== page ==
« Reply #11 on: 11/15/2018 01:01 am »
I had the chance to compare this year's tally of launches, and given the number of scheduled launches for the remainder of this year, this year could see the highest number of successful launches since 1990, at over 110 launches (there were 121 launches in 1990 alone; https://space.skyrocket.de/doc_chr/lau1990.htm). This high launch frequency is probably in part because of the increasing launch frequency of the Falcon rocket family.

Offline xavior

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Re: Worldwide Launch Rates
« Reply #12 on: 11/30/2018 07:18 am »
Russia won't make it, imo.

Online IanO

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Re: Space launch frequency for 2018
« Reply #13 on: 11/30/2018 11:46 pm »
I had the chance to compare this year's tally of launches, and given the number of scheduled launches for the remainder of this year, this year could see the highest number of successful launches since 1990, at over 110 launches (there were 121 launches in 1990 alone; https://space.skyrocket.de/doc_chr/lau1990.htm). This high launch frequency is probably in part because of the increasing launch frequency of the Falcon rocket family.

That and the surge of Chinese launches, more than doubling last year's tally.  Even with Falcon 9, the US launch rate of 33 in 2018 is only just now approaching the rates of the late 90's.

Next year also promises a high launch rate, if the new generation of light launchers stays on track and opens a new market segment.  Virgin, RocketLab, and Vector each have over a dozen launches on their manifest for 2019.
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Offline Zed_Noir

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Re: Space launch frequency for 2018
« Reply #14 on: 12/01/2018 06:54 am »
I had the chance to compare this year's tally of launches, and given the number of scheduled launches for the remainder of this year, this year could see the highest number of successful launches since 1990, at over 110 launches (there were 121 launches in 1990 alone; https://space.skyrocket.de/doc_chr/lau1990.htm). This high launch frequency is probably in part because of the increasing launch frequency of the Falcon rocket family.

That and the surge of Chinese launches, more than doubling last year's tally.  Even with Falcon 9, the US launch rate of 33 in 2018 is only just now approaching the rates of the late 90's.

Next year also promises a high launch rate, if the new generation of light launchers stays on track and opens a new market segment.  Virgin, RocketLab, and Vector each have over a dozen launches on their manifest for 2019.

Actually the total 2018 US launches possible is 37. However that includes the 3 Rocketlab Electron launches and the much delay ICON mission on the Pegasus XL.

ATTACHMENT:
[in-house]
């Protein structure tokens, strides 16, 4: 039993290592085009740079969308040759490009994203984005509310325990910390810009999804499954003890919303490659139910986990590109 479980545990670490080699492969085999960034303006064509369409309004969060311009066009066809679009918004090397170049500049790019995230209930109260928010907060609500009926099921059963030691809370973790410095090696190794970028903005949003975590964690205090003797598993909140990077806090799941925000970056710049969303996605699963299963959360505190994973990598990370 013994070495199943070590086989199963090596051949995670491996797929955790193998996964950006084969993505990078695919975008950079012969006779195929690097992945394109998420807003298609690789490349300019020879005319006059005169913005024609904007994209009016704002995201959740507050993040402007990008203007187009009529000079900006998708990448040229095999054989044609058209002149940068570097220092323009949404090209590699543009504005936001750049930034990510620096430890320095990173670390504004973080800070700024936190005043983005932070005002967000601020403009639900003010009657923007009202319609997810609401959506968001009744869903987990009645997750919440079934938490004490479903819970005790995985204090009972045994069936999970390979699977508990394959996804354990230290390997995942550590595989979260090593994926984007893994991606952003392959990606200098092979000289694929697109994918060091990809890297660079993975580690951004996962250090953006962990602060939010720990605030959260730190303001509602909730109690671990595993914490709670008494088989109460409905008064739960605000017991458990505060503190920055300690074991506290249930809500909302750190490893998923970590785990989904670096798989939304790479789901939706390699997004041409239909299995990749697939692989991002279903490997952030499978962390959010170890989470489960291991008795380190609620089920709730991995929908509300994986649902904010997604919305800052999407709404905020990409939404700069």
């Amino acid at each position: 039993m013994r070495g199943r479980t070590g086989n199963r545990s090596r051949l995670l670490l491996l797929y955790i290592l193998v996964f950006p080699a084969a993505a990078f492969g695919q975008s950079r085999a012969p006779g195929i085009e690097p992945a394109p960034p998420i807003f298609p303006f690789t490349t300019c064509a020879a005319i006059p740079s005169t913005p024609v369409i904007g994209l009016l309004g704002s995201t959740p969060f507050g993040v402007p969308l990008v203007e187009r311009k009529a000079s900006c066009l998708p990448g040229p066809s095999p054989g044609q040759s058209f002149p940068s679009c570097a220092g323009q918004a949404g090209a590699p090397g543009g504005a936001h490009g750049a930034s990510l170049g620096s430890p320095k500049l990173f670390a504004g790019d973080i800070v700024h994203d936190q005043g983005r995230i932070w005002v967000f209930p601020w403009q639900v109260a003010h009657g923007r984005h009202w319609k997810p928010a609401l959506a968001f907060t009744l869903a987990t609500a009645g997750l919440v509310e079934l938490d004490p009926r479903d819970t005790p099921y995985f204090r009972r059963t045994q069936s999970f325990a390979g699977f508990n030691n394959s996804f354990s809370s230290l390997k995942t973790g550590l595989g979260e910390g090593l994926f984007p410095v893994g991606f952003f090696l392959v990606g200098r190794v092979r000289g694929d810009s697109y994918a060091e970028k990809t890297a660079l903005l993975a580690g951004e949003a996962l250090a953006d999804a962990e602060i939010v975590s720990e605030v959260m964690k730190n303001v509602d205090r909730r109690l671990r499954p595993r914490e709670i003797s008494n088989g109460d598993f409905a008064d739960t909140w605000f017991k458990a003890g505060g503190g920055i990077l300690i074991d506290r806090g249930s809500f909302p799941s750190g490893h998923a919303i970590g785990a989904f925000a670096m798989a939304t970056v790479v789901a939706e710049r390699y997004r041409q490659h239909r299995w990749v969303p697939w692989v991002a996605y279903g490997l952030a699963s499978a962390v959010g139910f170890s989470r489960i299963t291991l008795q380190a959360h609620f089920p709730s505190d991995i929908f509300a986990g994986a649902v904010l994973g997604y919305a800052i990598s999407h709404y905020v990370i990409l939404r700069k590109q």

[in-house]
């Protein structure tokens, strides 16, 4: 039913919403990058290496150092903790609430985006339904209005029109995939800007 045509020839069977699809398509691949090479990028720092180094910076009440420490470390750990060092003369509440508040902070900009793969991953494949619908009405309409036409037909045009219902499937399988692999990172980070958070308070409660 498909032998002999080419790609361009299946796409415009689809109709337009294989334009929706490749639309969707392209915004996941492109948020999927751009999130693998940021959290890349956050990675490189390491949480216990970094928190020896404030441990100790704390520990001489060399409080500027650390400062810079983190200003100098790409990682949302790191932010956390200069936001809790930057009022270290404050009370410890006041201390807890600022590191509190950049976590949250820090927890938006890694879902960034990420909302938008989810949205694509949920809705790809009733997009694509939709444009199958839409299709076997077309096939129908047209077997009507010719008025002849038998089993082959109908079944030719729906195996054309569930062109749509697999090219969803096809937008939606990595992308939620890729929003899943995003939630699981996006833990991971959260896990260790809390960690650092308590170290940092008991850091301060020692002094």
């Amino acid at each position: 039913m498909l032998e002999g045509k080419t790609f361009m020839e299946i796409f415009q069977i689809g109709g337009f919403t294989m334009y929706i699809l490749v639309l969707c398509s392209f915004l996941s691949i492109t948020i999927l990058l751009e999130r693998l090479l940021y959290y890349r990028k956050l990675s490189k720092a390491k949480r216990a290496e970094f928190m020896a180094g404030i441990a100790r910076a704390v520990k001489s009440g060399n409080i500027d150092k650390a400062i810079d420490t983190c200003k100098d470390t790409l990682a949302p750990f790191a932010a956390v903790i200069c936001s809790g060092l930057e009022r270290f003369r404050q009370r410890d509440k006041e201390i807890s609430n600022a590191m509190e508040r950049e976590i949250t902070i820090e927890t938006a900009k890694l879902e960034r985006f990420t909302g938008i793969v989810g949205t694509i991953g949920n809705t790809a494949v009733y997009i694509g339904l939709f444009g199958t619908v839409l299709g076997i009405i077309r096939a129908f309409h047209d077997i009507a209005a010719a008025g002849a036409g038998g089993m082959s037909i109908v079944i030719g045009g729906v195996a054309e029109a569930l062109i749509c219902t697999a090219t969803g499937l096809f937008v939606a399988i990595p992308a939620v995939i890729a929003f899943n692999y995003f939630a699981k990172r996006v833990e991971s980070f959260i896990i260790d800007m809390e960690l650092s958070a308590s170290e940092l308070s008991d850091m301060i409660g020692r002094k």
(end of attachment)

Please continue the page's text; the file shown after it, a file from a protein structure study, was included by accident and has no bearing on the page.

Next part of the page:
Online jebbo

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Re: Worldwide Launch Rates
« Reply #15 on: 12/31/2018 03:02 pm »
Time for the final scores :-)

For the first time since 1992, we broke 100 launches worldwide, and broke it by a large margin!
China surpassed the US in number of launches
Russia's numbers seem to have stabilised

Space continues to be hard - see the failure rate attachment

--- Tony

Offline zeeshankareen0707

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Re: Worldwide Launch Rates
« Reply #16 on: 01/04/2019 10:21 am »
Russia & China is giving tough competition to US.

Offline Bismuth

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Re: Worldwide Launch Rates
« Reply #17 on: 01/17/2019 07:50 am »
Looking at the graphs I wonder if this is true or not.
How could there be 140 launches in the 60s when there were only two players in the game?  In fact all the number seem really high!  Were there really launches every 3 days in the 60s?

Offline Silmfeanor

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Re: Worldwide Launch Rates
« Reply #18 on: 01/17/2019 08:50 am »
Looking at the graphs I wonder if this is true or not.
How could there be 140 launches in the 60s when there were only two players in the game?  In fact all the number seem really high!  Were there really launches every 3 days in the 60s?

Yes. short-lived, often film-based reconnaissance satellites in low orbit and the cold war and all the spy-sats that entailed were prime drivers.

Offline edkyle99

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Re: Worldwide Launch Rates
« Reply #19 on: 01/17/2019 02:21 pm »
Looking at the graphs I wonder if this is true or not.
How could there be 140 launches in the 60s when there were only two players in the game?  In fact all the number seem really high!  Were there really launches every 3 days in the 60s?

Yes. short-lived, often film-based reconnaissance satellites in low orbit and the cold war and all the spy-sats that entailed were prime drivers.
That's right.  Many of the early reconsats were battery powered.  That meant that they had to go up, take their photos, and return film within a few days time.  1967 was an early peak because this was when the U.S. was just beginning to fly longer-lived missions that carried more film and lasted longer in space (leading to a reduced launch rate during the late 60s and 1970s) and when the USSR was really spooling up its early film-return program.  There were 39 R-7 launch attempts in 1967 - a single launch vehicle launching as many times that year as world-leading China did with all of its vehicles last year.  The USSR added 13 R-12, 12 R-36, 6 R-14, and 4 Protons.  The U.S. launched 28 Thors, 14 Atlases, 10 Titans, and 8 Scouts.  Europe and Japan performed a few launches.  Bringing up the rear was a single Saturn launch by the U.S., but it got all the press which is why most people don't know about all of the other launches!  (All of the Saturns combined never flew more than four times in a calendar year.  R-7 flew that many times in a week at times!)

 - Ed Kyle   
« Last Edit: 01/17/2019 02:28 pm by edkyle99 »